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    ABSTRACT: A major work-related transition that individuals go through in the beginning of their career is the school-to-work transition (STWT) . During this transition young individuals face many challenges and changes in a relatively brief period of time, such as developing a professional identity (McKee-Ryan et al. 2005 ), fi nding suitable employment (e.g., Scherer 2004 ), and going through the organizational socialization process (Koivisto et al. 2007 ). The STWT is more relevant now than ever because of increasing demands for fl exibility and career self-management (e.g., Akkermans et al. 2013c ), and because the worldwide economic crisis of the past years has struck young employees hardest of all (European Commission 2012 ). Therefore, this chapter focuses specifi cally on this transition. First, we will discuss recent trends with regard to employment statistics of young workers in Europe. Second, we will focus on known antecedents and consequences of an adaptive STWT. Next, we will discuss the new career perspective, and examine two emerging topics; career adaptability and career competencies . Finally, we will present two cases in which the CareerSKILLS method in The Netherlands, and the School-to- Work Group Method in Finland will be detailed.
    Sustainable Working Lives, Aligning Perspectives on Health, Safety and Well-Being, 1 edited by Jukka Vuori, roland blonk, richard price, 05/2015: chapter 5: pages 65-86; Springer.
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    • "and techniques they learned might have helped them in their job search process and consequently enabled them to find reemployment . Our results support the findings of previous research that showed that teaching unemployed to cope better with the obstacles they encounter during job search can contribute to further reemployment success (Vuori et al., 2005). Additionally, as our results showed, the participants of the intervention increased their perceived employability, which affects not only job search behaviours but also job search outcomes (Fugate et al., 2004). "
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    ABSTRACT: The purpose of the present study is to explore the effects of a structured intervention in emotional competences (EC) on employability prospects of unemployed adults. More precisely, the objective is to analyse whether enhancing EC (such as identifying and expressing emotions, understanding emotions, and regulating one's own and others' emotions) can improve perception of employability, job search, entrepreneurial intention and entrepreneurial self-efficacy and improve reemployment success among unemployed participants. Seventy three participants were randomly assigned to either an experimental (40) or control group (33), and the experimental group underwent a 15 h intervention focused on improving EC and developing effective emotion regulation strategies. Both groups completed all the measures before the intervention (T1), one month later (T2), and six months after the intervention (T3). The results showed that the participants in the experimental group significantly increased their level of perceived employability, overall entrepreneurial self-efficacy, and three dimensions of entrepreneurial self-efficacy after the intervention, unlike their control group counterparts. Moreover, the experimental group showed more reemployment success and less reemployment delay than the control group. No changes were detected in job search or entrepreneurial intention in either group after the intervention. In addition, the positive effects of the intervention were not maintained six months after the intervention. The results suggest that structured interventions in EC can increase people's beliefs in their own capabilities (entrepreneurial self-efficacy) and their ability to find employment (employability) and can contribute to the actual reemployment.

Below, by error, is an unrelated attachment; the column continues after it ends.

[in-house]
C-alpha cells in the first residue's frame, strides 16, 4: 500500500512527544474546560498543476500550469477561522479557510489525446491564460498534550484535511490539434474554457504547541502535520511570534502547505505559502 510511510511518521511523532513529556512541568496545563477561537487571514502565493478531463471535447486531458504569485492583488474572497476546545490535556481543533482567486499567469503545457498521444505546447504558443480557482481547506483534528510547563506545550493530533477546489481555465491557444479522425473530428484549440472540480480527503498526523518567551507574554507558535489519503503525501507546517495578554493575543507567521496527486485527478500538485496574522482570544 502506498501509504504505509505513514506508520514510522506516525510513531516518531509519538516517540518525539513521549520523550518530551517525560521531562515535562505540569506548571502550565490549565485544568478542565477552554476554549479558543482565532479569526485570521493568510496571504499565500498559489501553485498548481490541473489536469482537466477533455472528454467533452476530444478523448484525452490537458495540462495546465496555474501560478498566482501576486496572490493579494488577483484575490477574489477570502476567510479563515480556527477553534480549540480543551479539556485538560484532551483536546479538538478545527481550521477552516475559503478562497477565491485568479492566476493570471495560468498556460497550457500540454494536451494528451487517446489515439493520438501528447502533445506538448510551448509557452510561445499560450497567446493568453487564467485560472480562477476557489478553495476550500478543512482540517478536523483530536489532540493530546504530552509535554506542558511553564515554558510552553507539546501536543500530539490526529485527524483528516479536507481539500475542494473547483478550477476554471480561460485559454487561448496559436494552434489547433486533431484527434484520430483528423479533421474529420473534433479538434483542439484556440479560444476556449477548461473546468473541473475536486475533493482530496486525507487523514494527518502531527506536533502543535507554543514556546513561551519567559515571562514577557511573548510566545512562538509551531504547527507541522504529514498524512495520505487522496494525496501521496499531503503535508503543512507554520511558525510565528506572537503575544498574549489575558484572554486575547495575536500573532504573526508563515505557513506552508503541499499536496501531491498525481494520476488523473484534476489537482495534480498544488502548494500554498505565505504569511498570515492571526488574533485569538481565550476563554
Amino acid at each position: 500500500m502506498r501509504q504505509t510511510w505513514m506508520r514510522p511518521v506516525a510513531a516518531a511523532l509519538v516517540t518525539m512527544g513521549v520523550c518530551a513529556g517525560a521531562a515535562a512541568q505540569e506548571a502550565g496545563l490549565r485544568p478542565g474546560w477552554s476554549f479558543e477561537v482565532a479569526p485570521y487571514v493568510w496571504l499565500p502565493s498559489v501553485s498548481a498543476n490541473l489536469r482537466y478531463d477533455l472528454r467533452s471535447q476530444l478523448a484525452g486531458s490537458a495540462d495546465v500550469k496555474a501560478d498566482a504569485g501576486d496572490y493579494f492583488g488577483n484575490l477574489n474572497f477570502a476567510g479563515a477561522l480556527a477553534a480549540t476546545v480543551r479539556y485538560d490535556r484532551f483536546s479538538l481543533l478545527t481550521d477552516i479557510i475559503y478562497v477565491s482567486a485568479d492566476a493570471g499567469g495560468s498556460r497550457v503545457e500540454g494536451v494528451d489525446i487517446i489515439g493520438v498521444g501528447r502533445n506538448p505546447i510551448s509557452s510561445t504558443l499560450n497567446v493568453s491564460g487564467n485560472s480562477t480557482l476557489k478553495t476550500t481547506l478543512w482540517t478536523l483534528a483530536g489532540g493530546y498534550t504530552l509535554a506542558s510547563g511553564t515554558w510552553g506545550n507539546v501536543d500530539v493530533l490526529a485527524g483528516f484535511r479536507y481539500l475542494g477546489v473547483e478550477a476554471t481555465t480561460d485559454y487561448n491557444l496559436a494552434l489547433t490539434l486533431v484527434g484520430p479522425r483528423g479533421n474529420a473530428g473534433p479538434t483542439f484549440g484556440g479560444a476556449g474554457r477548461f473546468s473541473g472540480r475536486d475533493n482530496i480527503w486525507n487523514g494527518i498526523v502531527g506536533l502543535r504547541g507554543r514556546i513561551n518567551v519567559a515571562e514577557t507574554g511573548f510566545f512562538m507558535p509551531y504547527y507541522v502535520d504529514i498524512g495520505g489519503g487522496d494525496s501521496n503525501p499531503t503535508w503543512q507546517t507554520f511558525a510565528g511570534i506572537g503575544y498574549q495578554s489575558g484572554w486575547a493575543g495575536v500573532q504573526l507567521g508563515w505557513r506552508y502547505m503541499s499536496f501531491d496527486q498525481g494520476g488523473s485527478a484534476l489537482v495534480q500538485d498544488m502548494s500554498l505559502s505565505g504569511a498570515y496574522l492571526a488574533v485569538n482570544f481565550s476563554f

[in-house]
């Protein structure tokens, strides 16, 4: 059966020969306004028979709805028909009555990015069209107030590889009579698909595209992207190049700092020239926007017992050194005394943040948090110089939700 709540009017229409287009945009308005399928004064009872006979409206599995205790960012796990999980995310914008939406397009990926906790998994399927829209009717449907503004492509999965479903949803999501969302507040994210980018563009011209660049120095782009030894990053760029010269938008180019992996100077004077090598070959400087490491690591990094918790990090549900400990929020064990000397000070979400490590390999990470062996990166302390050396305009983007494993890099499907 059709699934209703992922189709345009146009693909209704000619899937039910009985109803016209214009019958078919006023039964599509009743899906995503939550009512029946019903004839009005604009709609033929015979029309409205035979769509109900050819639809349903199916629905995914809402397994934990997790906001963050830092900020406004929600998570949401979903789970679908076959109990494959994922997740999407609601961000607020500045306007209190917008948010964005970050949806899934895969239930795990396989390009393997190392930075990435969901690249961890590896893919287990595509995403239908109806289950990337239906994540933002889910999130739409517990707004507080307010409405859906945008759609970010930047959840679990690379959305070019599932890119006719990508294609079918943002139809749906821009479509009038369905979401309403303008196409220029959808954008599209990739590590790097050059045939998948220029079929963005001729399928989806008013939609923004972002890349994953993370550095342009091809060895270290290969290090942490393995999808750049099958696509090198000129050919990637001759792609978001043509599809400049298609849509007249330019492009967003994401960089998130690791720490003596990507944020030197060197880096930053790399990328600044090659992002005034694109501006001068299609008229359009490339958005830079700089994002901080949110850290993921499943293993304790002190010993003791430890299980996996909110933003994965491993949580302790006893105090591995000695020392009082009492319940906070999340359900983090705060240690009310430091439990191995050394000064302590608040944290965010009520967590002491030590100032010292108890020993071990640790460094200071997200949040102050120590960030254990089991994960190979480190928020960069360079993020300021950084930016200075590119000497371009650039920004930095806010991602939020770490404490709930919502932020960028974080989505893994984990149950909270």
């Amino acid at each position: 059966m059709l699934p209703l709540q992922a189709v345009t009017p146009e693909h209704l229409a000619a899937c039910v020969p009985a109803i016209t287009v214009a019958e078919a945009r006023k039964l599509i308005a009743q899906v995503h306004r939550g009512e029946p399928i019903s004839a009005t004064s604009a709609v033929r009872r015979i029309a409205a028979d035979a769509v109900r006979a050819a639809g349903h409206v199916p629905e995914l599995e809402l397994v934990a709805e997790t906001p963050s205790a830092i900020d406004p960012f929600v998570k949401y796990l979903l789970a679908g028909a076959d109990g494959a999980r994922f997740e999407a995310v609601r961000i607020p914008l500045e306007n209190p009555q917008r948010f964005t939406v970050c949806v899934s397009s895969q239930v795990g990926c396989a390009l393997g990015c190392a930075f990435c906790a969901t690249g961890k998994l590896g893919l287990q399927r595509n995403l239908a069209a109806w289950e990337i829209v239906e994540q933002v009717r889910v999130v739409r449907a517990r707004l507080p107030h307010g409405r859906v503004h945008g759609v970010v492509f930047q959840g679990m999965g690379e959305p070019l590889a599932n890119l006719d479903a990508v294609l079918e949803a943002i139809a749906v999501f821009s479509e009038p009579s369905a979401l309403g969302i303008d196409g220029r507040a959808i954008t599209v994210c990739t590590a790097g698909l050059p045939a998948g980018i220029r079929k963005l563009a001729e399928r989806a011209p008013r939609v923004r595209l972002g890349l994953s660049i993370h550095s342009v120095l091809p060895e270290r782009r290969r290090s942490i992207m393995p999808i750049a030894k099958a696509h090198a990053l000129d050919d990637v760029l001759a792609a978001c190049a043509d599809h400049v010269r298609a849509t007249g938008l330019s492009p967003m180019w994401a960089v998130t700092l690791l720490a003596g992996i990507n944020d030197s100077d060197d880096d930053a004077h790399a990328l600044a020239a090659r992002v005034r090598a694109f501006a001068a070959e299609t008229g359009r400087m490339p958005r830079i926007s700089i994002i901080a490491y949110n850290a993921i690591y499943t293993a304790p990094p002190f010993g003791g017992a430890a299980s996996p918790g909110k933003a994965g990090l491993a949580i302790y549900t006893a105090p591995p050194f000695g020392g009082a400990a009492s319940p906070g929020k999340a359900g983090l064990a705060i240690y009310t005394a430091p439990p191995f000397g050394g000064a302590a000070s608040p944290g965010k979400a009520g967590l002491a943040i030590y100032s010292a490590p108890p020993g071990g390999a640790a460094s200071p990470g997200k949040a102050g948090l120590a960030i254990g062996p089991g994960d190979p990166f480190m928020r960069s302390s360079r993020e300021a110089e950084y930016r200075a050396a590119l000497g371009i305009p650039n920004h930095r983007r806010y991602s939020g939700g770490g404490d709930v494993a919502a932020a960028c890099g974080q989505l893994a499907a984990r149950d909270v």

Journal of Vocational Behavior 02/2015; 88. DOI:10.1016/j.jvb.2015.02.007 · 2.59 Impact Factor